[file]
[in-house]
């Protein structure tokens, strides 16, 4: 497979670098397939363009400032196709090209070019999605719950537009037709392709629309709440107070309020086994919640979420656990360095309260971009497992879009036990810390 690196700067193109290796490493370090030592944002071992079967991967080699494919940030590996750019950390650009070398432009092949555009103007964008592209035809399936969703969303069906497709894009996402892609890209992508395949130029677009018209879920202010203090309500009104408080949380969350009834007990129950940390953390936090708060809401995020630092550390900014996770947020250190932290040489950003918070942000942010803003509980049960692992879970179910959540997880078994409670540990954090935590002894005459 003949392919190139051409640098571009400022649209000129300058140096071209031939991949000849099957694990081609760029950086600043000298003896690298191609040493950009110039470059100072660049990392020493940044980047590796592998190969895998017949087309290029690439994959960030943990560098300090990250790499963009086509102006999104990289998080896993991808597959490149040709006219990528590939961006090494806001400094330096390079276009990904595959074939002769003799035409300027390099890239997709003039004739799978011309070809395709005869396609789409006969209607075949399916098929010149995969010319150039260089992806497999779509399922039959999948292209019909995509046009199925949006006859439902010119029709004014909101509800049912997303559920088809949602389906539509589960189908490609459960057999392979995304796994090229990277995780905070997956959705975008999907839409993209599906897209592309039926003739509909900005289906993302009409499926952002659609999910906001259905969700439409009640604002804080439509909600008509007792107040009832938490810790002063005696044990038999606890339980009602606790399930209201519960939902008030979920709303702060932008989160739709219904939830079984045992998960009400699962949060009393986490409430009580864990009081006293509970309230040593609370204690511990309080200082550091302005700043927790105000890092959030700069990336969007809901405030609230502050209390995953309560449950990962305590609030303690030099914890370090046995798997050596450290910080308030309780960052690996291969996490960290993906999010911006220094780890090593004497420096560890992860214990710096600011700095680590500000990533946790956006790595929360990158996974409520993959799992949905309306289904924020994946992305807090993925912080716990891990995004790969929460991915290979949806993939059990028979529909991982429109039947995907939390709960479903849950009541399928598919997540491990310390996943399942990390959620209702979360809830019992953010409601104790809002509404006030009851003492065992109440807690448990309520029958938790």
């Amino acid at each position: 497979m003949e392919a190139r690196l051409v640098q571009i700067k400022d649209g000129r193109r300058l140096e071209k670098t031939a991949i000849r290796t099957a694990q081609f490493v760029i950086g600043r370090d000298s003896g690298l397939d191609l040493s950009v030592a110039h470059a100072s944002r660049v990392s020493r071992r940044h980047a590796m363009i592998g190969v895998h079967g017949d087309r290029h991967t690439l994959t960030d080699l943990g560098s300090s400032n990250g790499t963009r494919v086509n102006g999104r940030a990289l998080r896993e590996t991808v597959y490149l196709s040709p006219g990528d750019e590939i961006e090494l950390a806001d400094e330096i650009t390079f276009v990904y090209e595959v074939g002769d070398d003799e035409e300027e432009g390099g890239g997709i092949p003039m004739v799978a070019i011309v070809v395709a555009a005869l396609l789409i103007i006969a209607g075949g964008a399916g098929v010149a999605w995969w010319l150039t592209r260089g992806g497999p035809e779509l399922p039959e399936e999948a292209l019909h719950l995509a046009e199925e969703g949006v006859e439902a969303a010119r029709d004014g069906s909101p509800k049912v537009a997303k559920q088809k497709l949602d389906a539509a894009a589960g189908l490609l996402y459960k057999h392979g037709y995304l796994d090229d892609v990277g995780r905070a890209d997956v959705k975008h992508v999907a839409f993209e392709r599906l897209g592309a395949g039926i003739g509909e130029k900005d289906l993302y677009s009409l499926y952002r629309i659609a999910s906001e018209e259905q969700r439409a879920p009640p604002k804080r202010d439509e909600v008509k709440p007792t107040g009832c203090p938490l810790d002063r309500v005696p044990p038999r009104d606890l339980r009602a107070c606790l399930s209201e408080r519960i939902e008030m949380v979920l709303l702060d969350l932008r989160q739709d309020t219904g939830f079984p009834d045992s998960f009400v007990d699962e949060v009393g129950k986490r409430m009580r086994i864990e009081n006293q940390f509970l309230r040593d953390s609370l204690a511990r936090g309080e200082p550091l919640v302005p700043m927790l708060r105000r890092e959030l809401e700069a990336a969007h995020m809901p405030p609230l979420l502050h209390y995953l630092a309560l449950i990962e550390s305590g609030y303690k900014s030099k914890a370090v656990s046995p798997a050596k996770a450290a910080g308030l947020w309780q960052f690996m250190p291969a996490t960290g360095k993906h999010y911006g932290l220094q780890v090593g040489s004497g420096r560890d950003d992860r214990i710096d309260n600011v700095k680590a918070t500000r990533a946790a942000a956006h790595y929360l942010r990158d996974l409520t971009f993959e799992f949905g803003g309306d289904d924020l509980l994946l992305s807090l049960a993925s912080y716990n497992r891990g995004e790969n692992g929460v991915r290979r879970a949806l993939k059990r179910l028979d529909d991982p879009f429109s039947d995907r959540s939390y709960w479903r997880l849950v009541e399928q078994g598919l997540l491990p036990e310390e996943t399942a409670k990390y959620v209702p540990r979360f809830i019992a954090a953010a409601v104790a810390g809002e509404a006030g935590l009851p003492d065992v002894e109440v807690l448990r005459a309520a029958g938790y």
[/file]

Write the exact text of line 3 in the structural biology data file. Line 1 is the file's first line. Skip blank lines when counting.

């Amino acid at each position: 497979m003949e392919a190139r690196l051409v640098q571009i700067k400022d649209g000129r193109r300058l140096e071209k670098t031939a991949i000849r290796t099957a694990q081609f490493v760029i950086g600043r370090d000298s003896g690298l397939d191609l040493s950009v030592a110039h470059a100072s944002r660049v990392s020493r071992r940044h980047a590796m363009i592998g190969v895998h079967g017949d087309r290029h991967t690439l994959t960030d080699l943990g560098s300090s400032n990250g790499t963009r494919v086509n102006g999104r940030a990289l998080r896993e590996t991808v597959y490149l196709s040709p006219g990528d750019e590939i961006e090494l950390a806001d400094e330096i650009t390079f276009v990904y090209e595959v074939g002769d070398d003799e035409e300027e432009g390099g890239g997709i092949p003039m004739v799978a070019i011309v070809v395709a555009a005869l396609l789409i103007i006969a209607g075949g964008a399916g098929v010149a999605w995969w010319l150039t592209r260089g992806g497999p035809e779509l399922p039959e399936e999948a292209l019909h719950l995509a046009e199925e969703g949006v006859e439902a969303a010119r029709d004014g069906s909101p509800k049912v537009a997303k559920q088809k497709l949602d389906a539509a894009a589960g189908l490609l996402y459960k057999h392979g037709y995304l796994d090229d892609v990277g995780r905070a890209d997956v959705k975008h992508v999907a839409f993209e392709r599906l897209g592309a395949g039926i003739g509909e130029k900005d289906l993302y677009s009409l499926y952002r629309i659609a999910s906001e018209e259905q969700r439409a879920p009640p604002k804080r202010d439509e909600v008509k709440p007792t107040g009832c203090p938490l810790d002063r309500v005696p044990p038999r009104d606890l339980r009602a107070c606790l399930s209201e408080r519960i939902e008030m949380v979920l709303l702060d969350l932008r989160q739709d309020t219904g939830f079984p009834d045992s998960f009400v007990d699962e949060v009393g129950k986490r409430m009580r086994i864990e009081n006293q940390f509970l309230r040593d953390s609370l204690a511990r936090g309080e200082p550091l919640v302005p700043m927790l708060r105000r890092e959030l809401e700069a990336a969007h995020m809901p405030p609230l979420l502050h209390y995953l630092a309560l449950i990962e550390s305590g609030y303690k900014s030099k914890a370090v656990s046995p798997a050596k996770a450290a910080g308030l947020w309780q960052f690996m250190p291969a996490t960290g360095k993906h999010y911006g932290l220094q780890v090593g040489s004497g420096r560890d950003d992860r214990i710096d309260n600011v700095k680590a918070t500000r990533a946790a942000a956006h790595y929360l942010r990158d996974l409520t971009f993959e799992f949905g803003g309306d289904d924020l509980l994946l992305s807090l049960a993925s912080y716990n497992r891990g995004e790969n692992g929460v991915r290979r879970a949806l993939k059990r179910l028979d529909d991982p879009f429109s039947d995907r959540s939390y709960w479903r997880l849950v009541e399928q078994g598919l997540l491990p036990e310390e996943t399942a409670k990390y959620v209702p540990r979360f809830i019992a954090a953010a409601v104790a810390g809002e509404a006030g935590l009851p003492d065992v002894e109440v807690l448990r005459a309520a029958g938790y």